Continuing Avalanches
NASA/JPL/University of Arizona
Continuing Avalanches
ESP_016228_2650  Science Theme: Climate Change
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Since HiRISE first started finding avalanches on Mars, we have continued searching for them in the most likely places: steep cliffs at the edges of the layered deposits at the North Pole.

These layers are exposed in the scarp face that cuts through them diagonally across this subimage. The bright smoother material at the lower left is at the top of the cliff, and here we have caught another avalanche as it falls down the steep slope towards the upper right of the image.

A large (approximately 200 meters or 600 feet across) cloud of reddish dust has been kicked up at the base of the scarp. Fine tendrils of bright wisps are visible farther up the cliff face—these may be individual falls of material, before spreading out as the avalanche plummets downward.

This might allow scientists to figure out the exact location of the start of the avalanche; for example, which layer it originally came from and how far it fell. This information will help narrow down what triggers these falls: is it seasonal temperature changes in the ice layers, gusts of wind passing over loosened rocks in steep slopes, or something else entirely?

In the upcoming season of spring in the Northern hemisphere, HiRISE will be searching for even more of these events in order to better understand when and where they happen, and why.

Written by: Ingrid Daubar   (26 October 2011)

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Acquisition date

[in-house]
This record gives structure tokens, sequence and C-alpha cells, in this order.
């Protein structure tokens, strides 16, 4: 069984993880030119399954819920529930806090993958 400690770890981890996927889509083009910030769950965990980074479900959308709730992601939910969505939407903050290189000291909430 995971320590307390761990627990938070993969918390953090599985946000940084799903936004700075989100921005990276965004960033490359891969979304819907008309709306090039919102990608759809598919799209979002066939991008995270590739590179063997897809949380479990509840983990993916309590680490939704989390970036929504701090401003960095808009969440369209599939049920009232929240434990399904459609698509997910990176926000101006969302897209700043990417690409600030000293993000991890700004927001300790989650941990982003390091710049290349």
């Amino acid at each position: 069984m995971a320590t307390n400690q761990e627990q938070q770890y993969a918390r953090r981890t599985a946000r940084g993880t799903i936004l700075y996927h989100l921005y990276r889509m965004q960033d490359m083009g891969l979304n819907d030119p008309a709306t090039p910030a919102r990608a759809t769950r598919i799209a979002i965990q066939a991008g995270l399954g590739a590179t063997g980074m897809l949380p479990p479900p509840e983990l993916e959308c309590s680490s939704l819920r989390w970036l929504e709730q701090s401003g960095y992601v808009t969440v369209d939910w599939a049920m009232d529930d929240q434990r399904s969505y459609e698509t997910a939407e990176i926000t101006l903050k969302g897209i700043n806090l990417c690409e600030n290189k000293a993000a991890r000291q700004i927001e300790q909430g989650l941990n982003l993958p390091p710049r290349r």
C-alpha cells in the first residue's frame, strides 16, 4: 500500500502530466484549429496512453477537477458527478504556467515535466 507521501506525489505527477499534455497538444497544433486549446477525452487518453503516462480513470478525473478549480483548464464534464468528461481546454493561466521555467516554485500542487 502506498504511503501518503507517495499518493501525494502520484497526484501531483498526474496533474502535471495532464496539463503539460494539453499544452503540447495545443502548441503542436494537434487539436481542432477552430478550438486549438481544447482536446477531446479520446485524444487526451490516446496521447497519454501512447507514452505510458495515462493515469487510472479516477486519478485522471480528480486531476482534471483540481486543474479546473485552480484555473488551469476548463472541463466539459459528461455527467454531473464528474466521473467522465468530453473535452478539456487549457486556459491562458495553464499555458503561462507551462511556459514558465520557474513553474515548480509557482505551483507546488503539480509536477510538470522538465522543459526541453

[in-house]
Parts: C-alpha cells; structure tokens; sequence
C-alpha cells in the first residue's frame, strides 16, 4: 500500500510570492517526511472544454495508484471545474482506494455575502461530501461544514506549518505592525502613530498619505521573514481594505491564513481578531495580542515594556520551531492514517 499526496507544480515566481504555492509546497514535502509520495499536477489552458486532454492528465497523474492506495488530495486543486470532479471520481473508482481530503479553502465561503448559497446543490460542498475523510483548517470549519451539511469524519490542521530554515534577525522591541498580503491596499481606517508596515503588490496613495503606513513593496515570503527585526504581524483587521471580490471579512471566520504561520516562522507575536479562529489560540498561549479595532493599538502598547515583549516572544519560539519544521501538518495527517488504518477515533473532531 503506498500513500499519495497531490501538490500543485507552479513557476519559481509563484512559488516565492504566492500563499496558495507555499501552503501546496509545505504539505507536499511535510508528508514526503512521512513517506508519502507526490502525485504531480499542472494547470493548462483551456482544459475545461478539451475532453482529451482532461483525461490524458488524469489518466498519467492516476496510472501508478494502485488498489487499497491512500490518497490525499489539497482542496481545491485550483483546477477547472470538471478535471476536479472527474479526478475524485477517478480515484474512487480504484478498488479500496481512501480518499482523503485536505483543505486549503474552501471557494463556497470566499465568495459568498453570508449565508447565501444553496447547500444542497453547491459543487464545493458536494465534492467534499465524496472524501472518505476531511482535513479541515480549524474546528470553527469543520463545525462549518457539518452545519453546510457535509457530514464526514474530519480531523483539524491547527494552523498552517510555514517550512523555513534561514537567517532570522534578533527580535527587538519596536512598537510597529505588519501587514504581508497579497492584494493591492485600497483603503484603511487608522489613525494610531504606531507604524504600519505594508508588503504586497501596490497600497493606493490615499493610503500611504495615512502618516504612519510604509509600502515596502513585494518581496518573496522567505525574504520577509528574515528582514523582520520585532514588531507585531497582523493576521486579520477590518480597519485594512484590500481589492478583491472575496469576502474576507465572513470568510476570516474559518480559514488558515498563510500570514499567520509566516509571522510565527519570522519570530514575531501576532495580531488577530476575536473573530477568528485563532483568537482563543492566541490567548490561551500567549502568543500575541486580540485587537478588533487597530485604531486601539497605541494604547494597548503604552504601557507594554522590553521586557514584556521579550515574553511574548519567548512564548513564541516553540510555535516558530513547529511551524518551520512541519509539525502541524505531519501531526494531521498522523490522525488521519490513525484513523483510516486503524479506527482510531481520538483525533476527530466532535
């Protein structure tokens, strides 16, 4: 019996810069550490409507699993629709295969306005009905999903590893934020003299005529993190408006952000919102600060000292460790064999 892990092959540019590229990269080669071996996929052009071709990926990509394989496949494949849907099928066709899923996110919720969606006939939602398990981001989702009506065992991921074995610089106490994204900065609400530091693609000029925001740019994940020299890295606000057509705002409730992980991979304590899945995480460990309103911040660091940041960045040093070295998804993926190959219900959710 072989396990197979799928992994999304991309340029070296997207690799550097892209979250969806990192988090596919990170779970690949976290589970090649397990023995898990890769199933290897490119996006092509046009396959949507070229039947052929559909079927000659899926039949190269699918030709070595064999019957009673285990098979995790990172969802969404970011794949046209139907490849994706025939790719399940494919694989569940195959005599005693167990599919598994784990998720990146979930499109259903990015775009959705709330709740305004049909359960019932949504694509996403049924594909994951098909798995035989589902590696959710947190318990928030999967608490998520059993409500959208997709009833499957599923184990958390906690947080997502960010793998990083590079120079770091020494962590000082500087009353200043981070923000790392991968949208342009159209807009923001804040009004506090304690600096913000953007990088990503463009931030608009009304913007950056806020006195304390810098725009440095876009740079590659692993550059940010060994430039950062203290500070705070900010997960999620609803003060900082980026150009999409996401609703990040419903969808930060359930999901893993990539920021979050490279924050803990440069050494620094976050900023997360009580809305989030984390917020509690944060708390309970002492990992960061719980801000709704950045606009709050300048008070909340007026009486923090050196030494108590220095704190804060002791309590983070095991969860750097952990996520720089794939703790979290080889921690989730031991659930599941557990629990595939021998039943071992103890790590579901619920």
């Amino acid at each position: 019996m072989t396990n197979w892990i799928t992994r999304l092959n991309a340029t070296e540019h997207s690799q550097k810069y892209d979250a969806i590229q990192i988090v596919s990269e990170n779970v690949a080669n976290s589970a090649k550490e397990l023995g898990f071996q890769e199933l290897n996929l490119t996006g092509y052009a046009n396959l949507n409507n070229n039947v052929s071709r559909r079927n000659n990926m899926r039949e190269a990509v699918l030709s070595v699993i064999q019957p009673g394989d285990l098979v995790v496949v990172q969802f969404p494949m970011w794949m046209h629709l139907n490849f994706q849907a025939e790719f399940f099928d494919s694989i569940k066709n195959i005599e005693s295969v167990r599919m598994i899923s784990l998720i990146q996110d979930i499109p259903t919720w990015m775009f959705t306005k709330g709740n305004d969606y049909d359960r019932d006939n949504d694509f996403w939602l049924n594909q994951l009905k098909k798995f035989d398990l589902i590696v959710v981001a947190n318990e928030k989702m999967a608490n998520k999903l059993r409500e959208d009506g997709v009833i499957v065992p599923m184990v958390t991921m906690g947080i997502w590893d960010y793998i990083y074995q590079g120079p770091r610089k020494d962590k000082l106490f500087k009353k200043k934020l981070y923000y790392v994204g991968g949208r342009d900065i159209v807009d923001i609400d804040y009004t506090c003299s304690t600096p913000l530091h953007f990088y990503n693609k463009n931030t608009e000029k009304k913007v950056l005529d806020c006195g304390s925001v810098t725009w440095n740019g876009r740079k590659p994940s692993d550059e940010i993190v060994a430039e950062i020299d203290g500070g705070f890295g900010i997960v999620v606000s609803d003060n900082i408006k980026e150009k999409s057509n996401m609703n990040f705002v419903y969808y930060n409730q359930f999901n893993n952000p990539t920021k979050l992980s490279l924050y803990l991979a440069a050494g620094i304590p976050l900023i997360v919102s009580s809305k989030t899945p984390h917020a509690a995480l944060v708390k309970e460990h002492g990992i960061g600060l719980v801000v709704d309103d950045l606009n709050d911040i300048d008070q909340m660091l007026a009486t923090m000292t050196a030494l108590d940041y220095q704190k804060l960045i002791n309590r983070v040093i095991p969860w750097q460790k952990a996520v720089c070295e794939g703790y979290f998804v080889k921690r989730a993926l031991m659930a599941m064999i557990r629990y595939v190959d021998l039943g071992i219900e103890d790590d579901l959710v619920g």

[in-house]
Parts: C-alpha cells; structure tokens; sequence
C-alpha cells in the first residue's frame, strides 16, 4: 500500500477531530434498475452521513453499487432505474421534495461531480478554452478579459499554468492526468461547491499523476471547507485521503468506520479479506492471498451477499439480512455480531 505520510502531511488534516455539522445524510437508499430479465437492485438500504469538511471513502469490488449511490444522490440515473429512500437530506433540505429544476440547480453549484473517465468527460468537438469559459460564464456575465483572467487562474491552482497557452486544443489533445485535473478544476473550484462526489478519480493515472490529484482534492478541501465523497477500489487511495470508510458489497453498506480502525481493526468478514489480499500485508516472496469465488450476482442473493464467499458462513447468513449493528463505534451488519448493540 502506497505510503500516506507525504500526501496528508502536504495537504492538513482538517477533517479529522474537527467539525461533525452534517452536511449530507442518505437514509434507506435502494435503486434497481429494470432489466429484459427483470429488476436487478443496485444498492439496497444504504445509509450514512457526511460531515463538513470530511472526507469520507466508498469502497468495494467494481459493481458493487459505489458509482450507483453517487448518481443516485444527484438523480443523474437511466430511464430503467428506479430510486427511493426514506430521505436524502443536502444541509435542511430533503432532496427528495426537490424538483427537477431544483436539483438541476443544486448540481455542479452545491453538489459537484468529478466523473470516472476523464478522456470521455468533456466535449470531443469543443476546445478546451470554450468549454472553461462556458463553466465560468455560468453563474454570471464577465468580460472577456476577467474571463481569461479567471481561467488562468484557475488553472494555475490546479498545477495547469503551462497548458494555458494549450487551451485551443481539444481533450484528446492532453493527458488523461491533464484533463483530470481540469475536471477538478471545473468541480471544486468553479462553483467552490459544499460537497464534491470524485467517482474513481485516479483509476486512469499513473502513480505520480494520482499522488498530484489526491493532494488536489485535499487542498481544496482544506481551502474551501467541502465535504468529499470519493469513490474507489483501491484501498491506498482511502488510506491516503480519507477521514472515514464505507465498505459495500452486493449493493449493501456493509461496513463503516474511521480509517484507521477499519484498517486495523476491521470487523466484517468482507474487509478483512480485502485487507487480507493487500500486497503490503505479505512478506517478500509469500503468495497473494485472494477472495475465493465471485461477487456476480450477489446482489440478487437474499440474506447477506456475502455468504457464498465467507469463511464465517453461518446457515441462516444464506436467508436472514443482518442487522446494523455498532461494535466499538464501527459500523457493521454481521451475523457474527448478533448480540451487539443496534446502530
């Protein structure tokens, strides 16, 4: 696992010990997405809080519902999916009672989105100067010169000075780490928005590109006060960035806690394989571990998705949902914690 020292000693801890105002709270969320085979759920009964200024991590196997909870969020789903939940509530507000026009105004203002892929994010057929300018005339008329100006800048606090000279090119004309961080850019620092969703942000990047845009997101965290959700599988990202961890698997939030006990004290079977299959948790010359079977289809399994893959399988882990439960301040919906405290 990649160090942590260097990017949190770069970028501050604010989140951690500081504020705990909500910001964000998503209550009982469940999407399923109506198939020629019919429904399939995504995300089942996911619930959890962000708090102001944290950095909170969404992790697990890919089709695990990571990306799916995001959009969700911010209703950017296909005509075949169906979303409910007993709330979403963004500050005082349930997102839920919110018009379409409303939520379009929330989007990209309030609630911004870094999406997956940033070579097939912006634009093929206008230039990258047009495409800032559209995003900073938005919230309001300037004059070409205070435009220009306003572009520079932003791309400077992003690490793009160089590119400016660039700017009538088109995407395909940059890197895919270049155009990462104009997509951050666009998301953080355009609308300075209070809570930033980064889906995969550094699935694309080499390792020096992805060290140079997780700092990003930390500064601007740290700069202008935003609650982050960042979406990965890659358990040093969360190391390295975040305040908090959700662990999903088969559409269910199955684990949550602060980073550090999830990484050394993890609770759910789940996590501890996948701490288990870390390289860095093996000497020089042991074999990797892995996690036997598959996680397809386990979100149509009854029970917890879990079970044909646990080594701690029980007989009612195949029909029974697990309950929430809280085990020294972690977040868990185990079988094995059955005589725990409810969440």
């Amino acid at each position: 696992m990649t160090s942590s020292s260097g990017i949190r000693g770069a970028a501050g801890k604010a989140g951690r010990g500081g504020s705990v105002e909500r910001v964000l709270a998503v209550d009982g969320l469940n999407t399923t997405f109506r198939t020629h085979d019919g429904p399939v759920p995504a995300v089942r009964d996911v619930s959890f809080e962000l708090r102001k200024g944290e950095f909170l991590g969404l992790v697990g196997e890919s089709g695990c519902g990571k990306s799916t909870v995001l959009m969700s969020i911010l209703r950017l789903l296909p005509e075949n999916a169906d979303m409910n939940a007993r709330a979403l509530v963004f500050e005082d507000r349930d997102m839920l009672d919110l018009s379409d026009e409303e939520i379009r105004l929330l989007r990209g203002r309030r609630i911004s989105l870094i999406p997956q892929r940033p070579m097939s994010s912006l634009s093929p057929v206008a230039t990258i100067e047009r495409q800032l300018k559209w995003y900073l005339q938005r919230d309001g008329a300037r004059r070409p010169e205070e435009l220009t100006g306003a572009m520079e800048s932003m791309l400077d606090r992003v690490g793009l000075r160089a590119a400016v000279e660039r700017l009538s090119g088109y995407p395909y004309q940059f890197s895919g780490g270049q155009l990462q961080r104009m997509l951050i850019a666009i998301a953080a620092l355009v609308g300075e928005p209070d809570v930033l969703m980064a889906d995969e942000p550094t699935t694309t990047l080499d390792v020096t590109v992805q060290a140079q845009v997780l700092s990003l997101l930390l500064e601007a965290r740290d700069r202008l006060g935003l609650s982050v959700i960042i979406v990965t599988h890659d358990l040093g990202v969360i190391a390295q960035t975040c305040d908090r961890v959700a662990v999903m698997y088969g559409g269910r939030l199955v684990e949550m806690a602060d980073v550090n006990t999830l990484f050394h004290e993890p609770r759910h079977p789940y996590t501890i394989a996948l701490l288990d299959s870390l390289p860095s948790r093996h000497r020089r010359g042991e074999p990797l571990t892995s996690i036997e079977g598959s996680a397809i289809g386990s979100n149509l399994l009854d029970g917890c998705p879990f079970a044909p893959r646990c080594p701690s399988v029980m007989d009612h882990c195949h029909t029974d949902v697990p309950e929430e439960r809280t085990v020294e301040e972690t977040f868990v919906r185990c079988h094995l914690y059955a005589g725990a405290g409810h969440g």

12 January 2010

Local Mars time:
12:36

Latitude (centered)
84.993°

Longitude (East)
151.472°

Range to target site
320.0 km (200.0 miles)

Original image scale range
32.0 cm/pixel (with 1 x 1 binning) so objects ~96 cm across are resolved

Map projected scale
25 cm/pixel

Map projection
Polarstereographic

Emission angle:
1.7°

Phase angle:
71.6°

Solar incidence angle
70°, with the Sun about 20° above the horizon

Solar longitude
36.6°, Northern Spring

North azimuth:
124°

Sub-solar azimuth:
311.6°
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Postscript
For information about NASA and agency programs on the Web, visit: http://www.nasa.gov. NASA's Jet Propulsion Laboratory, a division of the California Institute of Technology in Pasadena, Calif., manages the Mars Reconnaissance Orbiter for NASA's Science Mission Directorate, Washington. Lockheed Martin Space Systems is the prime contractor for the project and built the spacecraft. The HiRISE camera was built by Ball Aerospace and Technology Corporation and is operated by the University of Arizona. The image data were processed using the U.S. Geological Survey’s ISIS3 software.